In my personal view, there is no functional nipping 'loop' in a Sheet Bend. And the Sheet Bend is not an eye knot.

And this comes back to what is the definition of a 'loop' (and indeed...what is a 'nipping loop'). I had required that the nipping loop must be loaded at both ends in order to qualify. In a Sheet Bend - the nipping structure is not loaded at both ends...and so it is not a 'nipping loop'.

In my paper - I have advanced the theory that all Bowlines have a 'nipping loop' as a key mechanism. This of course was a concept originally advanced by Dan Lehman - which I concur with.

Other features which all Bowlines share include; a connective 'eye' (giving rise to the term 'eye knot' - because the 'eye' enables connections to be made), resistance to jamming, and 'PET'.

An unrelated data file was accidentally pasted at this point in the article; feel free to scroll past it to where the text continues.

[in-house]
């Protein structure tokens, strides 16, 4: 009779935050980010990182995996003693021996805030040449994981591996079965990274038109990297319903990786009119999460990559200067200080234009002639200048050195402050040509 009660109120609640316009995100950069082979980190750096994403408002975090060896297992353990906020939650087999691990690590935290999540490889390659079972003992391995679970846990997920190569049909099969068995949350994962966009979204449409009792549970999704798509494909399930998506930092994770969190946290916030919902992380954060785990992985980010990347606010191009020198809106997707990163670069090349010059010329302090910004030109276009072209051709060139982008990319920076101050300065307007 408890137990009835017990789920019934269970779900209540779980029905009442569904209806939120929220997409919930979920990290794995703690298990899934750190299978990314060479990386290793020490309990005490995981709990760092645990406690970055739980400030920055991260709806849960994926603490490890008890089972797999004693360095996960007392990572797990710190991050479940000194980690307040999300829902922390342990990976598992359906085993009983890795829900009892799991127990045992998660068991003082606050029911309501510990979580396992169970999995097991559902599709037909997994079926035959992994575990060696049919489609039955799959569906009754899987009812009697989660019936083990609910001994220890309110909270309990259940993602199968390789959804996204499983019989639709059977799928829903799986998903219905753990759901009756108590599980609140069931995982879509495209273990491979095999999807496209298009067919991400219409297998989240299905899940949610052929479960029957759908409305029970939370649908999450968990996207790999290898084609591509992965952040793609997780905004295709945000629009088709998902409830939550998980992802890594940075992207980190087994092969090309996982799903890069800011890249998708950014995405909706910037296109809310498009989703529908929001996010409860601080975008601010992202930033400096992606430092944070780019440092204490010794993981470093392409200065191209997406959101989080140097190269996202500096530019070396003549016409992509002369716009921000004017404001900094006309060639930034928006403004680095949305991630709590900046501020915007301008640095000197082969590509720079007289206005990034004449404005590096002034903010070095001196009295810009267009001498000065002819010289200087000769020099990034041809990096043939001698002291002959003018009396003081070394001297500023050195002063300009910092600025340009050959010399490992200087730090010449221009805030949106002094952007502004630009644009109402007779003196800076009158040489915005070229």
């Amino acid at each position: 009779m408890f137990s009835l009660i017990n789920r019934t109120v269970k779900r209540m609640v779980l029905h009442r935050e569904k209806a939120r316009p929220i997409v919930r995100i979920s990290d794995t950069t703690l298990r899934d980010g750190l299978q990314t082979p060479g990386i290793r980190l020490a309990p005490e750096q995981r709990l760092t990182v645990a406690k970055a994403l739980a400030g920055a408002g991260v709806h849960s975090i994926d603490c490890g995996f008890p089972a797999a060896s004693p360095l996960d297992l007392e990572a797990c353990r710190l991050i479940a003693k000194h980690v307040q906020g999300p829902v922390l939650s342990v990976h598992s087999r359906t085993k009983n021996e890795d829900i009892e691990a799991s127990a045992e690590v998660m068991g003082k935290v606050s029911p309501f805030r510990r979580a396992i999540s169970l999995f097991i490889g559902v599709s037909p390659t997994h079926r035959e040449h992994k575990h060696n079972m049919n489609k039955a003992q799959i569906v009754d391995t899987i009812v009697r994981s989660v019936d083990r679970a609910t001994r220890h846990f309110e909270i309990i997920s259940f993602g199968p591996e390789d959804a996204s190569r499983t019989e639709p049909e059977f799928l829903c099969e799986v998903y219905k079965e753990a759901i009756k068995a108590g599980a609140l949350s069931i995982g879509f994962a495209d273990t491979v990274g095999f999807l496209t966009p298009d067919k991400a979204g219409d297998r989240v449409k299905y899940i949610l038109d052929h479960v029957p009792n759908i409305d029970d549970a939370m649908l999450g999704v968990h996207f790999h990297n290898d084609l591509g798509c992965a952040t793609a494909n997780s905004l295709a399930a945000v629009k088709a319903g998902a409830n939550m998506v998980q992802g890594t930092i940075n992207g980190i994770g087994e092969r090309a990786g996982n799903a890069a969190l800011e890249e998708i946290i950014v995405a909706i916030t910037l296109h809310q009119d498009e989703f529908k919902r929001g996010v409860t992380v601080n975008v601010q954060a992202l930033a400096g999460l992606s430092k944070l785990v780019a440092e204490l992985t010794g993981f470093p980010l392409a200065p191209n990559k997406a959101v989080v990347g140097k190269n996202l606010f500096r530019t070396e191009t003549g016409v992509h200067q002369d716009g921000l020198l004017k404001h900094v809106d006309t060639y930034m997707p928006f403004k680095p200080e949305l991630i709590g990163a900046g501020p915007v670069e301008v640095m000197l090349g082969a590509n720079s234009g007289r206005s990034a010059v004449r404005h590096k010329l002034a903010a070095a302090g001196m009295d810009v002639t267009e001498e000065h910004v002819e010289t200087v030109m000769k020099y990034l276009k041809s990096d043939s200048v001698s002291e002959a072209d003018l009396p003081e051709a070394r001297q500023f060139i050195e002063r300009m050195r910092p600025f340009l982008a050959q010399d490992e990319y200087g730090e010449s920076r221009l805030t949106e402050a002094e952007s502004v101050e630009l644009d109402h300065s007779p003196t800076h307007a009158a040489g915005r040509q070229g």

Many of these concepts were independently advanced by Dan Lehman, Xarax, and a host of other IGKT members over a very long period of time.


Mark Gommers
« Last Edit: March 23, 2017, 02:11:19 AM by agent_smith »

knot rigger

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Re: What defines a Bowline? - structure, characteristics, topology
« Reply #332 on: March 25, 2017, 09:39:25 PM »
Quote
In a Sheet Bend - the nipping structure is not loaded at both ends...and so it is not a 'nipping loop'.

How about a double sheet bend?  Does it have a nipping "loop"?

How about a sheet bend as a netting knot (aka weaver's bend)?  The nipping "loop" is loaded on both ends in that case?

cheers
andy

knotsaver